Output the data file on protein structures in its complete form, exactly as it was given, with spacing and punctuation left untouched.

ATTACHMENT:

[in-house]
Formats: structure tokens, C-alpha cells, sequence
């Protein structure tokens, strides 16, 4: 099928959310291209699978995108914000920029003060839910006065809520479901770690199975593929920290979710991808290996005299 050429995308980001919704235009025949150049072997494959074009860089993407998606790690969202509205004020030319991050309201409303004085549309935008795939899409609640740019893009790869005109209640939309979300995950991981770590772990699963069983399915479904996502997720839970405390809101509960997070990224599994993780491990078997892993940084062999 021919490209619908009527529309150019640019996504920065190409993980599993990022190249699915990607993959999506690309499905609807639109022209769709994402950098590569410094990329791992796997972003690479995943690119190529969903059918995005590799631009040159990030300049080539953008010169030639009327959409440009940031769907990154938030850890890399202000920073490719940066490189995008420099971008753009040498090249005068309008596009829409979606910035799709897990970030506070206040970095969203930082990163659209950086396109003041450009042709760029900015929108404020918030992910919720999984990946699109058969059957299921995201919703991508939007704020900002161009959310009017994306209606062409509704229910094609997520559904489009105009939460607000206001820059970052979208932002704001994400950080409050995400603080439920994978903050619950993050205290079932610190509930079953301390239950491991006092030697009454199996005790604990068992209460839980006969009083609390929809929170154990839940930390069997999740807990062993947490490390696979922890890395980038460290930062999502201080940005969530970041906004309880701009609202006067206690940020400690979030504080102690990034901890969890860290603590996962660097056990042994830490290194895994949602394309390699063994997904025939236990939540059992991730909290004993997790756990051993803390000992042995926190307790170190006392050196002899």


[in-house]
Formats: structure tokens, C-alpha cells, sequence
């Protein structure tokens, strides 16, 4: 099928959310291209699978995108914000920029003060839910006065809520479901770690199975593929920290979710991808290996005299 050429995308980001919704235009025949150049072997494959074009860089993407998606790690969202509205004020030319991050309201409303004085549309935008795939899409609640740019893009790869005109209640939309979300995950991981770590772990699963069983399915479904996502997720839970405390809101509960997070990224599994993780491990078997892993940084062999 021919490209619908009527529309150019640019996504920065190409993980599993990022190249699915990607993959999506690309499905609807639109022209769709994402950098590569410094990329791992796997972003690479995943690119190529969903059918995005590799631009040159990030300049080539953008010169030639009327959409440009940031769907990154938030850890890399202000920073490719940066490189995008420099971008753009040498090249005068309008596009829409979606910035799709897990970030506070206040970095969203930082990163659209950086396109003041450009042709760029900015929108404020918030992910919720999984990946699109058969059957299921995201919703991508939007704020900002161009959310009017994306209606062409509704229910094609997520559904489009105009939460607000206001820059970052979208932002704001994400950080409050995400603080439920994978903050619950993050205290079932610190509930079953301390239950491991006092030697009454199996005790604990068992209460839980006969009083609390929809929170154990839940930390069997999740807990062993947490490390696979922890890395980038460290930062999502201080940005969530970041906004309880701009609202006067206690940020400690979030504080102690990034901890969890860290603590996962660097056990042994830490290194895994949602394309390699063994997904025939236990939540059992991730909290004993997790756990051993803390000992042995926190307790170190006392050196002899």